10 things we learned in our first year as a startup

You are born, you go to school, then you attend college and in an instant you are thrown on the workforce market. At some point you are under the impression you get the hang of it. But one morning you wake up and realize you could be more than another brick in the wall. You could be actually changing things instead of keep on complaining. You find a bunch of people with similar thinking and you create a startup. You have no idea what will follow, and yet you are thrilled to start from scratch. Nothing can prepare you for this experience. Well, watching Silicon Valley might help a little. Without further ado, here are some of the things we’ve learned this past year.

1. Talk as much as you can. Not only it will help you refine your pitch, but also you will exchange valuable info. In our case, talking to other entrepreneurs and people we met during networking events saved us time and a lot of money. Which are kind of essential when you are a startup. Also, talking to others has helped us understand we were getting into too many technical details and people did not understand what we were saying, ergo they lost interest. This led to simplification and easier communication.

2. Trial and error becomes a full time job. You are doing something no one else has ever done before. You have no model to rely on. In fact, you have no one and nothing to rely on but yourself. This will give you tremendous confidence in yourself. And even if you don’t succeed, you know you’ll keep on trying no matter what. Perseverance pays off at the end of the day.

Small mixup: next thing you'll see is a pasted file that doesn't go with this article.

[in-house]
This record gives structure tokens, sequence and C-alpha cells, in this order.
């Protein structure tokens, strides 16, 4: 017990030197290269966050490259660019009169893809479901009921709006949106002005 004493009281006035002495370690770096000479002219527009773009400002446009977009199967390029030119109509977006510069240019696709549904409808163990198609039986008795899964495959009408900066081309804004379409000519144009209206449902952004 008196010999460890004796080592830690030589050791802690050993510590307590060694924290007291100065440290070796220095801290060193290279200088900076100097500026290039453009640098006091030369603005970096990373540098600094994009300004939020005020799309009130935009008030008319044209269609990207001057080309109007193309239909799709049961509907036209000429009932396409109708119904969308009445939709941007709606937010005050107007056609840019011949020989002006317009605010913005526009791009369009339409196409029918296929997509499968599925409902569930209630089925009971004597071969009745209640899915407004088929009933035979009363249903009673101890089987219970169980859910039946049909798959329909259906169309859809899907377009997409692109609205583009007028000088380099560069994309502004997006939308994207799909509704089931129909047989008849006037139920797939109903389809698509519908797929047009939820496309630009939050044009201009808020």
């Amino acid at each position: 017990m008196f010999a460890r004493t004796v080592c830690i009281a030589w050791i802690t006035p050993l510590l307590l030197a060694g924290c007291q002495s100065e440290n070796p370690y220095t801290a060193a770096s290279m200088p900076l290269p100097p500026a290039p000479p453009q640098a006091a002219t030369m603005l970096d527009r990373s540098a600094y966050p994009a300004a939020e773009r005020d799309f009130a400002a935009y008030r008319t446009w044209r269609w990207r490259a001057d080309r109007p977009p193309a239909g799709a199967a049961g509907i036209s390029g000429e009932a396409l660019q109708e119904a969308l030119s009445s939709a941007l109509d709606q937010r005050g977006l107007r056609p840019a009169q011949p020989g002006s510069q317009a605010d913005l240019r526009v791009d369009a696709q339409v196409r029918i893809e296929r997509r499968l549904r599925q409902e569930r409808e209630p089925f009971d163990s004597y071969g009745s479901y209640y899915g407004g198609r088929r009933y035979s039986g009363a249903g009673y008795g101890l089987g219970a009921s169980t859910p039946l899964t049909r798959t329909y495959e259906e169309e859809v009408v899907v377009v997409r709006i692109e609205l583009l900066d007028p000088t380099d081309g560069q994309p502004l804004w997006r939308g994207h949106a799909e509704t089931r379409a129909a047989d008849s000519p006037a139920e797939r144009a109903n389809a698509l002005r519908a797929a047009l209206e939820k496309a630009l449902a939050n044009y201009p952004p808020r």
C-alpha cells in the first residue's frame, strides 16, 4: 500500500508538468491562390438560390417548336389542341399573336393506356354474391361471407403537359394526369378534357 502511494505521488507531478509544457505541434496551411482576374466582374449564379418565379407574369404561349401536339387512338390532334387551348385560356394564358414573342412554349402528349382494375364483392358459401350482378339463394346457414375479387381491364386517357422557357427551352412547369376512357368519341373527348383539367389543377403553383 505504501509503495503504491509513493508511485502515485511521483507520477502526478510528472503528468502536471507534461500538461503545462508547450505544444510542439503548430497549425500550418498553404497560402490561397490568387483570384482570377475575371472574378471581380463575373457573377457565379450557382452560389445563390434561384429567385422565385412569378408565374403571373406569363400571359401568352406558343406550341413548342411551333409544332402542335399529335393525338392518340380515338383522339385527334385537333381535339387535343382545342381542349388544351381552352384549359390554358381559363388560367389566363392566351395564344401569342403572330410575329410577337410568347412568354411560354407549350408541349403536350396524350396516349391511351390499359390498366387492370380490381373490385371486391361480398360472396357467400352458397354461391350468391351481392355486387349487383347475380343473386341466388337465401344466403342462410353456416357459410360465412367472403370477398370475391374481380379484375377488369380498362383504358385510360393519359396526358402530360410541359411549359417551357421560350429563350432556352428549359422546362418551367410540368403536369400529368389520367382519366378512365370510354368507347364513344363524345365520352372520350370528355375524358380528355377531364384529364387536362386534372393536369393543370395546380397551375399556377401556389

3. The team can make or break the deal. The team is the one that turns the idea into reality. You have to choose your crew very carefully since you’ll be spending quite a lot of time together. Sometimes you’ll be around them more than you’ll be around your family. Some will stay, some will go. Recruiting can be a very painful job, especially when you’re part of a niche. It will take up a lot of time to find the exact people you are looking for. This is where networking can step in. People in your circle might know and recommend someone. Or the people in the team can bring their friends along for the ride. Either way, it’s important to be able to trust them. And give them a chance, even though they are not experts, they can learn along the way.

4. There is always room for improvement. Everything starts from an initial idea. But as time passes and new people join the team, they bring in their input. Their visions will be different, adding up to the original concept and taking it to the next step. In just a few months, you will evolve as business, and everything and everyone needs to keep up with that. This also has to be reflected in the way you appear in front of the others. It’s important to never stop learning (our CEO might have repeated that a gazillion times, so it’s ingrained in our brains). So keep up with the latest trends and research.